Over time the inferiority of women as represented by these theories continues to be "proven" by scientific study and "objective" observation. As weıve seen and continue to observe, "the physiology of [women's] bodies... adapts to the demands of culture" (Laqueur, 43). Laqueur reminds us that around the 18th century the definition of women evolves, yet it never abandons the underlying scientific search for evidence that women are naturally inferior. Woman was no longer seen as a deficient male, but as an entity completely separate and opposite from the superior male. Of course, this difference affirms that females are in every way biologically separate from males and therefore does not affect implications on societyıs perception of females as inferior. Some of the central arguments in support of this gender construction was sexual differentiation of embryos in the womb as well as the function of female orgasm in conception. Ideologies of gender enter scientific inquiry while shaping the perception of scientists and the direction of experimentation such that any results are used to further support the binary.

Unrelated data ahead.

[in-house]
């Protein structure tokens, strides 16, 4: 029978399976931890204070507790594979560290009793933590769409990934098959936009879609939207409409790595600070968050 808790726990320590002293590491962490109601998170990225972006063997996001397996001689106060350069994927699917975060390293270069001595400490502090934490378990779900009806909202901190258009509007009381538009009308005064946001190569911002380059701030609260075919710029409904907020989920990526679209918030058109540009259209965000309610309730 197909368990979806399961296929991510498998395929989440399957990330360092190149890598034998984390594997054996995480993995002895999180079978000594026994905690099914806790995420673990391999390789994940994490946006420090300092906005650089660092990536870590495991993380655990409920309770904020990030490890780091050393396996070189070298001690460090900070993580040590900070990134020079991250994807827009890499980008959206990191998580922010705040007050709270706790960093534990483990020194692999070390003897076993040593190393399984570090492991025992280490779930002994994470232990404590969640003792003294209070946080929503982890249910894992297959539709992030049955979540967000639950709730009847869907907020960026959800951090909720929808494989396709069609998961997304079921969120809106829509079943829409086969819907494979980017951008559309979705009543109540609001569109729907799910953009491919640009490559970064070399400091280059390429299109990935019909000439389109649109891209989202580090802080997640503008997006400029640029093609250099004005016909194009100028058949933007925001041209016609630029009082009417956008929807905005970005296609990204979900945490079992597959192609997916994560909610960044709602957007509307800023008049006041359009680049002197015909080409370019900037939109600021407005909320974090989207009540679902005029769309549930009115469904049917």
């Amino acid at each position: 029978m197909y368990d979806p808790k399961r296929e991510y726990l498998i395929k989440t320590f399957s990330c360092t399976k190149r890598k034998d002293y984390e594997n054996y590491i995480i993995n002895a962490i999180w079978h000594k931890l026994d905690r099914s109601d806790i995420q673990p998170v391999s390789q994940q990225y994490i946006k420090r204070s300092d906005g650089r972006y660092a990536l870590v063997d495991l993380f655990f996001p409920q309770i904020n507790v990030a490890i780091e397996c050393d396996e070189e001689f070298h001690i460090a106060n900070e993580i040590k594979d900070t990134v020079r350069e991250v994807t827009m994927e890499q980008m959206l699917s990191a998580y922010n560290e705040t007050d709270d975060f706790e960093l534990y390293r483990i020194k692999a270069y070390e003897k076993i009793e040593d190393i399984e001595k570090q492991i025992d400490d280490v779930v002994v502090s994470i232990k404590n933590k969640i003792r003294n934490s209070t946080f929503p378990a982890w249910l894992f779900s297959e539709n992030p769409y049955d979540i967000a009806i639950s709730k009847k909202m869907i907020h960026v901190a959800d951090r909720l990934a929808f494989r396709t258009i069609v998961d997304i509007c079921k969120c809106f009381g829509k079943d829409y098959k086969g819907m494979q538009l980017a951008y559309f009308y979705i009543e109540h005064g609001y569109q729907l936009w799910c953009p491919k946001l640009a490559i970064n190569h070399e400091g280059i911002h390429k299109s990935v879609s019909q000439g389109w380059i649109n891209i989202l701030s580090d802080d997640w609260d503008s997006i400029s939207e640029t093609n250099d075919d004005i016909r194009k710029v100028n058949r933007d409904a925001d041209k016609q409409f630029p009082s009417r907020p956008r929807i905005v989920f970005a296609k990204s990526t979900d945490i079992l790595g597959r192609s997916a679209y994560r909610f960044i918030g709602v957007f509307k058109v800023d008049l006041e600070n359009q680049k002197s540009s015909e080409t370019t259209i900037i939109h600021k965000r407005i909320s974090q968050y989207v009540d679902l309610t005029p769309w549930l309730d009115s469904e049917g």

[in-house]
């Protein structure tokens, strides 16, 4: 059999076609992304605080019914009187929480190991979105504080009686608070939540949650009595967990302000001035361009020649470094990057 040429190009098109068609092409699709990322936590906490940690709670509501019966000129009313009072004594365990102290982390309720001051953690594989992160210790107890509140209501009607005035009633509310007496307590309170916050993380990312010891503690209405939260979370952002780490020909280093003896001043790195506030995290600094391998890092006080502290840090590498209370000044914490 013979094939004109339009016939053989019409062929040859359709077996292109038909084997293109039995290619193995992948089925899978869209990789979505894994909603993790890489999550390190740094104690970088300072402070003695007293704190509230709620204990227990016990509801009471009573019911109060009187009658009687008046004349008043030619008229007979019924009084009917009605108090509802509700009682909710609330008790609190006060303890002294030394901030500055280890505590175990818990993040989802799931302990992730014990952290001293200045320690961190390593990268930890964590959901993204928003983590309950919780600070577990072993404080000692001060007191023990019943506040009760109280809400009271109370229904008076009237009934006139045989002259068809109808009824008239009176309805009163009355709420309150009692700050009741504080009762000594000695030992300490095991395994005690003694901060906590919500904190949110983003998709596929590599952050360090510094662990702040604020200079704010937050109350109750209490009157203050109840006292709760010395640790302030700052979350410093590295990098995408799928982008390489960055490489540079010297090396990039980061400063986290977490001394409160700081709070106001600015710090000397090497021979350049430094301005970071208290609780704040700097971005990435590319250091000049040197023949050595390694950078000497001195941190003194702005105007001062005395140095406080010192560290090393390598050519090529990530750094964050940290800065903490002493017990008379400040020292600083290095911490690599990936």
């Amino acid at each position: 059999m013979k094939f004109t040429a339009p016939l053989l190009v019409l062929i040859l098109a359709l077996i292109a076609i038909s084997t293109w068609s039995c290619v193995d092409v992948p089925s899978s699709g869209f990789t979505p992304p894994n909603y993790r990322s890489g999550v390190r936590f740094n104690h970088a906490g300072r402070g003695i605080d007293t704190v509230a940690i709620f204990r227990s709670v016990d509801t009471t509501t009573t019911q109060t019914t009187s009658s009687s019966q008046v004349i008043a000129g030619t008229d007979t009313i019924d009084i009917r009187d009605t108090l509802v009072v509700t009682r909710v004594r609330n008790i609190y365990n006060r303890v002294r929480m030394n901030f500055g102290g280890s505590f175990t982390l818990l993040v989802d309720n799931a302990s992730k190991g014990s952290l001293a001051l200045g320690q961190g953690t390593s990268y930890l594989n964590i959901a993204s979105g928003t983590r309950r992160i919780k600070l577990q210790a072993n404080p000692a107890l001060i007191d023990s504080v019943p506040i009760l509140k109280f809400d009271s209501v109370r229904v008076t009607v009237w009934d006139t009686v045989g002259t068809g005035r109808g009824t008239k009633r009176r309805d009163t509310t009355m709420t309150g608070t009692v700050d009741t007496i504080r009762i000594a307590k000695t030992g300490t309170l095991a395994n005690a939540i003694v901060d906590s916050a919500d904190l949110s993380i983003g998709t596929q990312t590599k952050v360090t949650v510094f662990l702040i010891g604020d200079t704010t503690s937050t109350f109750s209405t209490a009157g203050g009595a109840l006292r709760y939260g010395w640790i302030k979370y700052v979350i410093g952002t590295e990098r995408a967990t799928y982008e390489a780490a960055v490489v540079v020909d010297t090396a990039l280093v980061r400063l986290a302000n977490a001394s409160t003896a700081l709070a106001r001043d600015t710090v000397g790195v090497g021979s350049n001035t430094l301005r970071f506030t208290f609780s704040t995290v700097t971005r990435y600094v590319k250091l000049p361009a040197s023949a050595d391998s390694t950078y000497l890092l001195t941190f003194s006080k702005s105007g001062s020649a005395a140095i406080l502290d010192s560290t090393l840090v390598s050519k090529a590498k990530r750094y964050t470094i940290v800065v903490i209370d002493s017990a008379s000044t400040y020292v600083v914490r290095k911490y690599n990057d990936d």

Science Perpetuating Gender Bias and "Anatomy as Destiny" Debates
Scientific research has not only perpetuated the nominalization of women in the past but also in the present. Research and practice regarding intellect and physical capabilities all demonstrate the remnants of Aristotelian, Galenian, and 18th century attitudes towards women. Extensive scientific literature on gender differences within the past couple of decades demonstrates an interest to justify the belief that significant differences are present between the sexes. Perhaps it is easier for us to look at past scientific inquiry and observe how belief systems were formed into biological theories; however, due to societyıs concept of science as a sacred entity, it may be slightly more difficult to see clearly that present- day social values can affect the questions that scientists desire to ask, the methodology they use, the interpretations they make of the data, and the data that they reject because it does not fit.